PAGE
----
particular part of it covered by his patent, and those marks or 
signs can be read, and thus communicate intelligence, it is an 
infringement of his patent. The variation in the character of the 
marks would not protect it, if the marks could be read and 
understood.” Id. at 124.  

U.S. Patent 5,685,774 for a method for playing card 
games.8 Another area of innovation concerns 
agriculture where, for example, U.S. Patent 6,338,040 
concerns a method for delaying development in a pest 
species of resistance to a pest control technique, using 
8 Claim 1 provides: “1. A method of playing a card game 
involving one or more persons acting as a dealer and a banker, 
and at least one player, the method comprising the steps of:  
(a)  determining whether to place a first bet that the 
player’s hand will be greater than a first predetermined rank, 
where a plurality of hands are ranked according to 
predetermined rules and the first bet is a fixed payout bet;  
(b)  determining whether to place a second bet that the 
player’s hand will beat the dealer;  
(c)  placing at least one of the first and second bets; 
(d)  the dealer dealing to each player and the dealer a hand 
consisting of three cards; 
(e)  the or each player who placed the second bet deciding, 
based on the player’s hand, either to forfeit the second bet to the 
banker or to place a third bet; 
(f )  the dealer determining whether the dealer’s hand 
exceeds a second predetermined rank, and if the dealer’s hand 
does not exceed the second predetermined rank, the bank paying 
each player an amount based on the second bet and returning 
the third bet to the player, or  
if the dealer’s hand exceeds the second predetermined rank, 
comparing the dealer’s hand in turn with that of each other 
player who placed the second bet and if the player’s hand is 
higher, the banker paying the player an amount based on both 
the second and third bets, and if the player’s hand is lower, the 
player forfeiting both the second and third bets to the banker; 
(g)  the banker paying the fixed payout bet in accordance 
with a predetermined scale to any player who placed the first 
bet and whose hand exceeds the first predetermined rank.” 

crop insurance to encourage correct uses of refuges.9 
No reason appears for excluding these and similar 
advances from the protections and advantages of the 
patent laws, as would result if the Federal Circuit’s 
new test were upheld. 
9 Claim 1 provides: “1. A method of encouraging and 
facilitating producers assisting in delaying the development in a 
pest species of resistance to a bio-genetic control technique 
directed against that species in the use of a primary asset 
employing that control technique, using refuges set out by 
individual ones of the producers, each of the refuges using a 
similar asset not employing that control technique and meeting 
conditions specified for management of the primary asset in 
regard to that pest species, the method comprising the steps of:  
entering into a policy of indemnity insurance with each of a 
plurality of producers on the yields of the similar asset in the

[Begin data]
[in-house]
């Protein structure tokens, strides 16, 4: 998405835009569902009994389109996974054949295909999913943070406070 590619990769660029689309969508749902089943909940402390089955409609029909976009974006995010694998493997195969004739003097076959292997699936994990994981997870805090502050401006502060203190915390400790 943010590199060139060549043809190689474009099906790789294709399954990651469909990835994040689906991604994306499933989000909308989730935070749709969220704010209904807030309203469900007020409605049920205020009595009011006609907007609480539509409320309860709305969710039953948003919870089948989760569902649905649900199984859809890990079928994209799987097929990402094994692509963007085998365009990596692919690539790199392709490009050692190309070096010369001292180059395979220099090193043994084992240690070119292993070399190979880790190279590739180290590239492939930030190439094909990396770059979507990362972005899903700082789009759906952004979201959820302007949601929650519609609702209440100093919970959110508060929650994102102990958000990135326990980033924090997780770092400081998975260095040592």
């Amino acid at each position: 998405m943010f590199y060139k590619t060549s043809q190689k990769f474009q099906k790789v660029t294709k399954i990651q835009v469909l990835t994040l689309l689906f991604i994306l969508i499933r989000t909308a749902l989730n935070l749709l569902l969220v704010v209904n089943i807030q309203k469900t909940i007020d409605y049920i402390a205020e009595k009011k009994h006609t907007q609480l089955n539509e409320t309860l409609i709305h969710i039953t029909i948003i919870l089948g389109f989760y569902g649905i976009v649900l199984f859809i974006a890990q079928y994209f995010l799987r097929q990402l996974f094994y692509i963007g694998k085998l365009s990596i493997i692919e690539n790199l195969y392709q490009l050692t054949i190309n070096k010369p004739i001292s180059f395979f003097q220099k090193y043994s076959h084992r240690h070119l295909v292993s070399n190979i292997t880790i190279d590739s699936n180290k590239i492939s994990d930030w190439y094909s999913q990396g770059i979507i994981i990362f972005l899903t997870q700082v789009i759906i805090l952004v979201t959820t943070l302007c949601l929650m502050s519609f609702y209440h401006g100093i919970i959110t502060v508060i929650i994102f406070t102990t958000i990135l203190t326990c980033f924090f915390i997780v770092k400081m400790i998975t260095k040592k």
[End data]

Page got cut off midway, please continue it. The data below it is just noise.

refuges as against any damage to be caused by the pest species 
facilitating the growing [of ] the primary asset in a first area 
and the similar asset in a second, refuge area, the first and 
second areas being laid out according to the conditions specified 
and the sizes and locations of such areas facilitating 
interbreeding of resistant and non-resistant members of the pest 
inspecting, measuring, and testing each of the refuge areas 
for compliance with the conditions specified, and, if the 
conditions are complied with, also inspecting and testing the 
refuge asset and then computing, accounting and paying to ones 
of said producers meeting the conditions at least part of any 
estimated damage caused by the pest species to the similar asset 
in compliant ones of the refuges,  
thereby avoiding economic disincentive to the producers 
against properly using refuges in management of the primary 

The “We Do Not Hold” Precedents Mili-
tate Against a Rigid Rule 
The Federal Circuit majority’s decision in Bilski 
misapplies and contradicts this Court’s precedent. In 
considering the patentability of an algorithm to 
improve the efficiency of a digital computer in 
Gottschalk v. Benson, 409 U.S. 63 (1972), this Court 
was asked to make “machine-or-transformation” the 
sole, universal rule of patent eligibility. This Court 
explicitly declined that invitation, stating:  
    It is argued that a process patent must 
either be tied to a particular machine or 
apparatus or must operate to change articles 
or materials to a “different state or thing.” 
We do not hold that no process patent could 
ever qualify if it did not meet the 
requirements of our prior precedents. 
409 U.S. at 71, 93 S.Ct. at 257. 
This Court announced expressly that while 
“machine-or-transformation” may be a consideration, 
it is not the only test for statutory subject matter: 
some other subject matter may be statutory even if it 
is not a “machine-or-transformation.” 
A few years later, this Court reiterated its caveat, 
stating, “As in Benson, we assume that a valid